The latest school redistricting proposal, presented to the county Board of Education Thursday night, was described by school officials as good, but not perfect.
"There is no perfect plan," said Joel Gallihue, manager of school planning. "We recognize that we may be given direction to look at other options, but we feel this is a good plan and accomplishes the initial goals that we were directed to look at."
The proposal looks a lot different from preliminary redistricting plans unveiled in June. While those initial plans, proposed by the school system staff, would have moved 2,866 students to different schools for the 2013-14 school year, the plan unveiled Thursday pared that number to 1,832 students.
That is direct result of Superintendent Renee Foose's Oct. 1 statement that the staff should "go back to the drawing board" when it came to redistricting and come up with a plan that moves fewer students and involves fewer schools.
The primary goals of the redistricting, Gallihue said Thursday, are to balance capacity in East Columbia schools, balance capacity at Veterans Elementary in Ellicott City and move students to accommodate the opening of a new elementary school in Elkridge, on Ducketts Lane.
All told, 17 schools would be affected under the new redistricting plan, to varying degrees. Some schools will only receive students, others will only send students and some will do both.
One school included in the proposal will actually do neither: In West Friendship, an area set to be added to the local elementary school's district currently has no students living in it.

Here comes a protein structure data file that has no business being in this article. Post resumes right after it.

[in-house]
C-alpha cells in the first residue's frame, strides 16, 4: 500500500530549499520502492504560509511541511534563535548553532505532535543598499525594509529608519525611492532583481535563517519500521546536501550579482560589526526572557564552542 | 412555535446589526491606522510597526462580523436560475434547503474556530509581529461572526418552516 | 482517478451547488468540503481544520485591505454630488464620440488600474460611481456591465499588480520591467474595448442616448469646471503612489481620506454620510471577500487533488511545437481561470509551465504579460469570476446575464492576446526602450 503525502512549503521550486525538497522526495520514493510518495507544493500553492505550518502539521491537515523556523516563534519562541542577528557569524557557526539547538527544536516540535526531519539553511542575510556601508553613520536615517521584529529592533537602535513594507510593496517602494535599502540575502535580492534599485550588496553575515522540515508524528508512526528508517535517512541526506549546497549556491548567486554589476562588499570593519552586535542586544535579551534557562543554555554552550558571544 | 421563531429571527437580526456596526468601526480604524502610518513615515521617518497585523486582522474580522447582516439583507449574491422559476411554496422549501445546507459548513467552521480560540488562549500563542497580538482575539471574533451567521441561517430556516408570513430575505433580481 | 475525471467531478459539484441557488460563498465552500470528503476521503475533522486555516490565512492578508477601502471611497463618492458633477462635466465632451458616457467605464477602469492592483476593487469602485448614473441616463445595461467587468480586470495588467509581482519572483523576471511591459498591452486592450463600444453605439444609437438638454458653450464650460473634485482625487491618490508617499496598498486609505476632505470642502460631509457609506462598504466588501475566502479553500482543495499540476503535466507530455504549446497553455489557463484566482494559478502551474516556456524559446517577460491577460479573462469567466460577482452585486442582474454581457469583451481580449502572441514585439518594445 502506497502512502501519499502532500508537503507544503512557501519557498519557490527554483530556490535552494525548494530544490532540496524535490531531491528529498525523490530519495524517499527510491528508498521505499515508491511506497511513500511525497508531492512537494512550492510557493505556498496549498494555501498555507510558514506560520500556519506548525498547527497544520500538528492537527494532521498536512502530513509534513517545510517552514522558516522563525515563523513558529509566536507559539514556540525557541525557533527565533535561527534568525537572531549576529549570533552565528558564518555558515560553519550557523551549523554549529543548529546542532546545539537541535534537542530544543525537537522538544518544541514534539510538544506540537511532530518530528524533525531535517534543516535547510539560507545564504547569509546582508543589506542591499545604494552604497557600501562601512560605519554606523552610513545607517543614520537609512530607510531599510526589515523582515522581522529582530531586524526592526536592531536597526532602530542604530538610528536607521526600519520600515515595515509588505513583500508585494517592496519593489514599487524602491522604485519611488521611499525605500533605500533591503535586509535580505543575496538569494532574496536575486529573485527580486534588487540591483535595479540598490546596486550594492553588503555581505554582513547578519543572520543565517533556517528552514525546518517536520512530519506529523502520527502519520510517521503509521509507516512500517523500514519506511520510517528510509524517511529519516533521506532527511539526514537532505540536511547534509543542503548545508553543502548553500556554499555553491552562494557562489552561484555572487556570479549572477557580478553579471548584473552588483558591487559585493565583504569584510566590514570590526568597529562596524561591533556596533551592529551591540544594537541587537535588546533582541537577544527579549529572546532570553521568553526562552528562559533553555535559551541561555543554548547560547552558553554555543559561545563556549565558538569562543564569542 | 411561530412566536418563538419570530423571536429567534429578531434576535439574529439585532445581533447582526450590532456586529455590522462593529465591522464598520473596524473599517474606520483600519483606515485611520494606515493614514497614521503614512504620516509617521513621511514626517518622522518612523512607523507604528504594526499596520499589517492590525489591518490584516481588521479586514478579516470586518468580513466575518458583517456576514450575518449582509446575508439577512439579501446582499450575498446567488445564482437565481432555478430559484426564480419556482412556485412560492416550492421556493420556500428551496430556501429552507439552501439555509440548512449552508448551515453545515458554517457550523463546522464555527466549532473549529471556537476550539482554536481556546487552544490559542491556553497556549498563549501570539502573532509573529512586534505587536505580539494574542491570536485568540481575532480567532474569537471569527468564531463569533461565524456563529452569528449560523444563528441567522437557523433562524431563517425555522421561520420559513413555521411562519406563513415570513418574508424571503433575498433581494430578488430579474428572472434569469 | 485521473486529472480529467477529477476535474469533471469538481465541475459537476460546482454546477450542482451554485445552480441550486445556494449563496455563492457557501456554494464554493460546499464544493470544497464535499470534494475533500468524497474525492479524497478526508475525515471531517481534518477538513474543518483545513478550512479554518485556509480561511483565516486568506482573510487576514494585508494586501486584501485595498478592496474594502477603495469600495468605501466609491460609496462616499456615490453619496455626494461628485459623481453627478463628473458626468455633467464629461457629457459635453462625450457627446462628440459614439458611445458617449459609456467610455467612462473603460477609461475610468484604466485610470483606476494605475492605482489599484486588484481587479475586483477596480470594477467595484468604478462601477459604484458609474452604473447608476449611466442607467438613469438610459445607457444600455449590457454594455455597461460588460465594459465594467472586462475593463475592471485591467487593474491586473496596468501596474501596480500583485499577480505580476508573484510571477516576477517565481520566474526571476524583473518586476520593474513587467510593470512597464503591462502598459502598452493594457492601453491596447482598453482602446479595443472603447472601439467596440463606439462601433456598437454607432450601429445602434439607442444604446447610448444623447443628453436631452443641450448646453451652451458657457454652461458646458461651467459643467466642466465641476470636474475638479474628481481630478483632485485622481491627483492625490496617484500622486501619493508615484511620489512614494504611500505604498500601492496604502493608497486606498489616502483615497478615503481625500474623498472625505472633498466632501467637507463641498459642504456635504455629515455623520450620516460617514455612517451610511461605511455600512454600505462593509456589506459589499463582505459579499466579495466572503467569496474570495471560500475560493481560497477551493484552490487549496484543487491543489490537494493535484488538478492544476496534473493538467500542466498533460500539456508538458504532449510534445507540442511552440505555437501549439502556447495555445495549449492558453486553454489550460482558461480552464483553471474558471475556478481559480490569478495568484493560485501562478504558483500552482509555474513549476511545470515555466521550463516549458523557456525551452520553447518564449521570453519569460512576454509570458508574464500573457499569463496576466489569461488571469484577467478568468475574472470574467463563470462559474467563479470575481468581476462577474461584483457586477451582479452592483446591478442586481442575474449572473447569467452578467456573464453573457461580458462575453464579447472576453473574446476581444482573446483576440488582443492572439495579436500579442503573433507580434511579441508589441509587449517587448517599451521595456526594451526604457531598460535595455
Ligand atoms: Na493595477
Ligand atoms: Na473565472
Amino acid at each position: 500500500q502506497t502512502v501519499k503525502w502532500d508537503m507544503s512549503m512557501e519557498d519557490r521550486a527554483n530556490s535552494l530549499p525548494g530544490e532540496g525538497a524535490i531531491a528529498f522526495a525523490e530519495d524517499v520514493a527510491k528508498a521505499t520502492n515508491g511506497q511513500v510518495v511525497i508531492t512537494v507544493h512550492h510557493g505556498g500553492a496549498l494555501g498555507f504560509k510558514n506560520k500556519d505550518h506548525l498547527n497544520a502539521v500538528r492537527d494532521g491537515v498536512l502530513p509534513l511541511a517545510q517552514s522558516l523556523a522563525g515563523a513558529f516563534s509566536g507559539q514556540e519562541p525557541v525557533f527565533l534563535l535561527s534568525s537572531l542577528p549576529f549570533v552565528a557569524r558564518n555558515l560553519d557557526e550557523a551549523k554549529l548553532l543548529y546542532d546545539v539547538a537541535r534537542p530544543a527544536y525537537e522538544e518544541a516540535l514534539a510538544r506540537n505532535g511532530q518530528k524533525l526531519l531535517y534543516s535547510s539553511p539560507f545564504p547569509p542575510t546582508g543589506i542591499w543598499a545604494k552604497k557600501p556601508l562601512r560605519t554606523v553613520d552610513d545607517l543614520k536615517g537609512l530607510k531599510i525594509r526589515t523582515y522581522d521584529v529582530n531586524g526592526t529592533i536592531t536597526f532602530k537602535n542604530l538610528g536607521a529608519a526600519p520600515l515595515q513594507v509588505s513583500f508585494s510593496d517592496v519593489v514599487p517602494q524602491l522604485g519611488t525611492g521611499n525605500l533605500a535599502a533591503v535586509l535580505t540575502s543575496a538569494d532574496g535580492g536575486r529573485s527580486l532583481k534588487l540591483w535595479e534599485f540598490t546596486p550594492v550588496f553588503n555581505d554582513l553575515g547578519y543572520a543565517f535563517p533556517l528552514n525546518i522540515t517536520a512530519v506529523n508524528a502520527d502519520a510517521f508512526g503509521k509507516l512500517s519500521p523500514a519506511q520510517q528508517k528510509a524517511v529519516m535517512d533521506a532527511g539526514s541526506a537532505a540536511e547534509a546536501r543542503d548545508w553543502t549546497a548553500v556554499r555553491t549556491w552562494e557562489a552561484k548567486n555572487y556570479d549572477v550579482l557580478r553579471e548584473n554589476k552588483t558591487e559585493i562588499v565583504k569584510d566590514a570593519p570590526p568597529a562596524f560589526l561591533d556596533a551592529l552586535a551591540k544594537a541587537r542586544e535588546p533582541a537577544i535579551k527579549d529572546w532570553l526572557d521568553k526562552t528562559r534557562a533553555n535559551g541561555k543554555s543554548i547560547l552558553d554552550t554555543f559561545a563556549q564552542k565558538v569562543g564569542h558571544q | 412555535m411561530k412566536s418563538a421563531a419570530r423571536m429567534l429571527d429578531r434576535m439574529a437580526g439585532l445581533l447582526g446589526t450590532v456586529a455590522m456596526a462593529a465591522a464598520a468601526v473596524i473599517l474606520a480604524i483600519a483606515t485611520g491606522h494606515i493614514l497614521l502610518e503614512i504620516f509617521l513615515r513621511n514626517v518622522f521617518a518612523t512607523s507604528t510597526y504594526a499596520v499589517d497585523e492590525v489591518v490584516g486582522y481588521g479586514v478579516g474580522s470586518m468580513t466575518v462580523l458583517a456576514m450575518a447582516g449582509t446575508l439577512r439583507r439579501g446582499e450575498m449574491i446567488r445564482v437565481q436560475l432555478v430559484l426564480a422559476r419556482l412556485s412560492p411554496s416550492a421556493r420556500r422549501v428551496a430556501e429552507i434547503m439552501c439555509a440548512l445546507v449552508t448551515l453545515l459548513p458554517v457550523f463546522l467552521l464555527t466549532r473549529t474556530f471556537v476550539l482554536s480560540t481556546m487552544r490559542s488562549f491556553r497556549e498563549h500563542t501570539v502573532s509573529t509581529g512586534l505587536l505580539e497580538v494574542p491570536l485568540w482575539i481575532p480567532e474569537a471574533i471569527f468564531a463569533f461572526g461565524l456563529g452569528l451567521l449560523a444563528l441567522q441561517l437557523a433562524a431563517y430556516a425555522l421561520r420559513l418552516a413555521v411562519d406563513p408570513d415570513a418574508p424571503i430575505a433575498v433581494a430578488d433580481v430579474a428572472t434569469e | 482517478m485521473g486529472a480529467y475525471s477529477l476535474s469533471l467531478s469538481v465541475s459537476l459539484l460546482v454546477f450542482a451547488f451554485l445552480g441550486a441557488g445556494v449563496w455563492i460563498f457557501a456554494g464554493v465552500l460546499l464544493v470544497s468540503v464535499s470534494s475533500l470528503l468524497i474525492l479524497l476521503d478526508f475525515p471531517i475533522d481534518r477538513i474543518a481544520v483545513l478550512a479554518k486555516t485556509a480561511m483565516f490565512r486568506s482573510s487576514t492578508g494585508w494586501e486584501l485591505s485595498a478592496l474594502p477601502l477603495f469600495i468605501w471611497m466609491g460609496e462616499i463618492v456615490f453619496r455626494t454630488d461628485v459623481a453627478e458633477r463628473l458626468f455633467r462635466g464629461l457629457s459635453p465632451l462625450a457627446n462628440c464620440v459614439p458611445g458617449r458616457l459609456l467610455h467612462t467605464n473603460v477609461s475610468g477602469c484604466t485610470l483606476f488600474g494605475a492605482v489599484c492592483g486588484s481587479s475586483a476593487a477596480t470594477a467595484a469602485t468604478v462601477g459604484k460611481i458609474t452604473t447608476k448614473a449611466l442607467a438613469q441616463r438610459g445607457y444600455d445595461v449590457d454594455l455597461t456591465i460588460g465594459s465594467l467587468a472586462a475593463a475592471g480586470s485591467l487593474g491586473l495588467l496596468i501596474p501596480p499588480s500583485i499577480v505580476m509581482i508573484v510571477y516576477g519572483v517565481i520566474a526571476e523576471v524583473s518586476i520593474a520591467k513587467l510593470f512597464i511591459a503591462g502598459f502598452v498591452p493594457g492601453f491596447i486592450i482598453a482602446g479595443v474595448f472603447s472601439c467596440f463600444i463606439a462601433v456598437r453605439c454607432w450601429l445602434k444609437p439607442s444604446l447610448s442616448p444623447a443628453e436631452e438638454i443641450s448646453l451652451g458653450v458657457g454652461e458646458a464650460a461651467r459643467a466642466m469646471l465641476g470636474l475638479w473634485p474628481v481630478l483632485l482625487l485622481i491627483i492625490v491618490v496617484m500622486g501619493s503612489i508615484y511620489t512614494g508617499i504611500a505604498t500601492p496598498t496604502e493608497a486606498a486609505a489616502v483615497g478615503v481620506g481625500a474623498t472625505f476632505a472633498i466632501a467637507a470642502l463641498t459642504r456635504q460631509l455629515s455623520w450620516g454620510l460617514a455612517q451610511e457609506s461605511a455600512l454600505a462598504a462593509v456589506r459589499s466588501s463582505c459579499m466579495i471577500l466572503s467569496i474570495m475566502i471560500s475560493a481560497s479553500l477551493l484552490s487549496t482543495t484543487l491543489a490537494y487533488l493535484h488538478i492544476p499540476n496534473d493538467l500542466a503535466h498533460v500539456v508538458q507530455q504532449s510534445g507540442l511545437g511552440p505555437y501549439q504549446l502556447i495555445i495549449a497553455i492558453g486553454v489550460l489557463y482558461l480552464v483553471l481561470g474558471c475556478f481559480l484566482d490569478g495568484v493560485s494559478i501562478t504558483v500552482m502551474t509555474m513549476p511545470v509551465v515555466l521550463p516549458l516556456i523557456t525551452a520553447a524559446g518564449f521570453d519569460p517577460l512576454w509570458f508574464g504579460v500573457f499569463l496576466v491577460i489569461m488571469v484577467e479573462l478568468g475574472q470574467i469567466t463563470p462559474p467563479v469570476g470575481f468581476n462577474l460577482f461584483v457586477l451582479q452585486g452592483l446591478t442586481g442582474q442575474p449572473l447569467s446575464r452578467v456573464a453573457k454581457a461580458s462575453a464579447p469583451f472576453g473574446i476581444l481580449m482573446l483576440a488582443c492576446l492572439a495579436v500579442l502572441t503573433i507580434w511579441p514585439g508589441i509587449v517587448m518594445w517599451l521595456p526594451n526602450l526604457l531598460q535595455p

Under the proposal, the new elementary school in Elkridge will draw students from Bellows Springs, Elkridge, Rockburn and Waterloo elementary schools.
Veterans would send students to Hollifield Station and Waverly elementary schools, even though Waverly's district doesn't bump up against Veterans'. An earlier plan drafted by the committee, made up of staff and citizens, had proposed moving some students from Veterans to St. John's Lane Elementary School, but that school is not part of the final proposal.
"We were thinking about non-contiguous attending areas," Gallihue said. "There's a substantial portion of students assigned to schools, and bussed anyway, that when you put (the areas) on the map, it doesn't look right ... but you see it's like a constellation, and (neighborhoods) aren't always distributed around schools."
If students are being bussed to a school, those areas are more easily assigned to a different school, Gallihue said.
Also absent from the final proposal are several schools included in the committee's draft plan, known as L10, which included 25 schools and affected 2,657 students. Those schools were Longfellow, Clemens Crossing, Clarksville, Manor Woods, Pointers Run, Swansfield and Triadelphia Ridge elementary schools.
Other schools that would be affected by the redistricting include: Deep Run, Ilchester, Jeffers Hill, Northfield, Phelps Luck, Stevens Forest, Talbott Springs and Thunder Hill elementary schools.
Foose directed the committee to come up with a new plan after several community meetings had been held to present the L10 plan, which featured a sort of domino effect, shifting students westward into under-enrolled schools through other districts.
Foose gave the committee two weeks to come up with something new.
"(The committee was) brought back together on short notice, and that being said, they were pretty effective in using the time they had," Gallihue said. "There are sketches, and there are masterpieces, and this was their first cut (at some of the ideas)."
A series of public hearings and work sessions on the proposal are scheduled, the first on Tuesday, Oct. 23 at 7 p.m. in the board room of the Department of Education, in Ellicott City.
The proposal may be seen at hcpss.org/boundarylines, and feedback may be provided through the public hearing process, or by emailing firstname.lastname@example.org.Copyright © 2014, The Baltimore Sun